Partnering with Iwi and community groups
The greatest contribution the Department of Corrections can make to New Zealanders is to reduce re-offending. Breaking the cycle of crime results in fewer victims and safer communities. The Government is committed to achieving a 25% reduction in re-offending by 2017. This will mean 4,600 fewer offenders returning and 18,500 fewer victims.
To achieve this, we will work with our partners in the community and across the justice, public, and private sectors to move people away from a life of crime. Through a combination of interventions such as increased alcohol and drug treatment, greater access to education, skills training, employment programmes, expanded reintegration services, and innovative rehabilitation programmes, we can make a difference to people’s lives.
Our plan to reduce re-offending involves developing new and innovative approaches, while expanding and strengthening existing services with proven results. This plan will evolve during the next few years to ensure that we are responsive to offenders’ changing needs.
Partnering with iwi and community groups to deliver rehabilitation and assist with reintegration into the community.
We work with a number of iwi and community groups that have proven results in rehabilitation and helping prisoners make a successful return to their communities.
We will build on the expertise and local knowledge of iwi and community groups to deliver solutions such as Epsom Lodge, a Salvation Army men’s home providing a programme of rehabilitation for unemployed people, drug abusers, former psychiatric patients, and former prisoners.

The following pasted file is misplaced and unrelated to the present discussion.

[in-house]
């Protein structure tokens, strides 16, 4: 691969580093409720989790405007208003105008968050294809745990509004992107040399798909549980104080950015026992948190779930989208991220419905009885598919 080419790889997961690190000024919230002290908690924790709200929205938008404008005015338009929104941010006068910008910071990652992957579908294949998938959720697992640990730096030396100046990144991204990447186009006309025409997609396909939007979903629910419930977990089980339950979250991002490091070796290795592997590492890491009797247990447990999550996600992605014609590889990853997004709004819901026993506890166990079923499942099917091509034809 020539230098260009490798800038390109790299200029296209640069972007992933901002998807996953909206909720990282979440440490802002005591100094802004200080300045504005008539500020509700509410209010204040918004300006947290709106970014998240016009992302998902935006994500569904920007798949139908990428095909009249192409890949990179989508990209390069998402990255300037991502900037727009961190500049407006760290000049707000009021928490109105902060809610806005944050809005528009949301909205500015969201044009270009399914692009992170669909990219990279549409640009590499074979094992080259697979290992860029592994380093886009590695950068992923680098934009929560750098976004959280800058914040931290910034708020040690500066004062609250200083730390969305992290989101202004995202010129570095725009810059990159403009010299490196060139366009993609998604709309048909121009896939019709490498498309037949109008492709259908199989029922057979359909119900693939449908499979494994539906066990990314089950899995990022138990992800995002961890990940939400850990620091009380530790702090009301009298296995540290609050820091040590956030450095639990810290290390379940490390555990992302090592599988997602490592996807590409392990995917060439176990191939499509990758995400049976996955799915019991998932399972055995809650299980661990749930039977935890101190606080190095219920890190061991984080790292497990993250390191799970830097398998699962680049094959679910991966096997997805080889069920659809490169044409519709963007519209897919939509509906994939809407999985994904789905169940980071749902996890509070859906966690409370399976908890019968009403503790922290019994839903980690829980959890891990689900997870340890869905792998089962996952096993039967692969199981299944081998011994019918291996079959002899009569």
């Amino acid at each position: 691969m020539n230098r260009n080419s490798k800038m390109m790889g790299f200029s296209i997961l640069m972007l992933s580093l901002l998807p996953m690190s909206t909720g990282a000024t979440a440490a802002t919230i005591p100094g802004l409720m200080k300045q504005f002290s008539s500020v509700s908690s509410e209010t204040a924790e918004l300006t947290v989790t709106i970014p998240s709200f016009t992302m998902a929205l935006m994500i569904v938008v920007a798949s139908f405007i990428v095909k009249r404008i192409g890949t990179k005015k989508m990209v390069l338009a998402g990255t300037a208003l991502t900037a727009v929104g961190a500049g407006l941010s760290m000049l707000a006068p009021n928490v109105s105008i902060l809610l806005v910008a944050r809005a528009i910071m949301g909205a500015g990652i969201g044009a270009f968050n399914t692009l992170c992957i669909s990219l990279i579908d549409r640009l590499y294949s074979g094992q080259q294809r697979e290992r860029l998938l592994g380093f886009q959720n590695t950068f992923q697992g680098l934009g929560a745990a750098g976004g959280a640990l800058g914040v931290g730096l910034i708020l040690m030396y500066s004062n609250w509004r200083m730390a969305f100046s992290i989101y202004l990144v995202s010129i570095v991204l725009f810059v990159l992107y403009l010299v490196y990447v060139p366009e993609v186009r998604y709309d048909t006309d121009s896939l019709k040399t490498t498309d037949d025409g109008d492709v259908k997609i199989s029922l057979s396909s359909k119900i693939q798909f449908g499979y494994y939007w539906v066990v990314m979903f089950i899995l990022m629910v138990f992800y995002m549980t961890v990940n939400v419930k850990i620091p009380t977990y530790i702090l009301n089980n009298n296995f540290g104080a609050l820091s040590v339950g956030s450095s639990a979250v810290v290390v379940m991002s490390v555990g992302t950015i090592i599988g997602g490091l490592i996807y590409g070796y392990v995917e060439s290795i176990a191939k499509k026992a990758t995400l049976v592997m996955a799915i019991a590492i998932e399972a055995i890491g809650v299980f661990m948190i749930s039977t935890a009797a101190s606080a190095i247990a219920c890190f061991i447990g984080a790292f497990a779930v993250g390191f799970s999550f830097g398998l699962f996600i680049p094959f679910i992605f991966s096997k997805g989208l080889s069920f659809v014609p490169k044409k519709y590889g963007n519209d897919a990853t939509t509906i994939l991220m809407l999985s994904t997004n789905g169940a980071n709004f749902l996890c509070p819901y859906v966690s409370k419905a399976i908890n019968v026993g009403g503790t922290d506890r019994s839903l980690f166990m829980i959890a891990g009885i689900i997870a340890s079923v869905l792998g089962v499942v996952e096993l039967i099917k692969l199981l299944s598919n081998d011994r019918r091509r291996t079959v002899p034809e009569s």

Using results-driven contracts, we will purchase a wider range of services that support prisoners and offenders to live offence-free lives. Organisations such as Prisoner Aid, Prison Fellowship, Salvation Army, and Choices Hawkes Bay provide a range of re-integration services. Service providers will be supported to go much further in working with offenders in the community to reduce re-offending.
Locally based re-integration services will be set up to provide a “stepping stone” back to the community and community-based rehabilitation activities.
Partnerships between us and community and iwi groups will mean, by 2017:
- 750 prisoners and 2,000 community offenders a year receiving an innovative externally-provided rehabilitation intervention using results-driven contracts
- 1,370 young M?ori community offenders a year receiving facilitated rehabilitation support
- 6,000 offenders a year receiving re-integrative support and assistance from the community and iwi.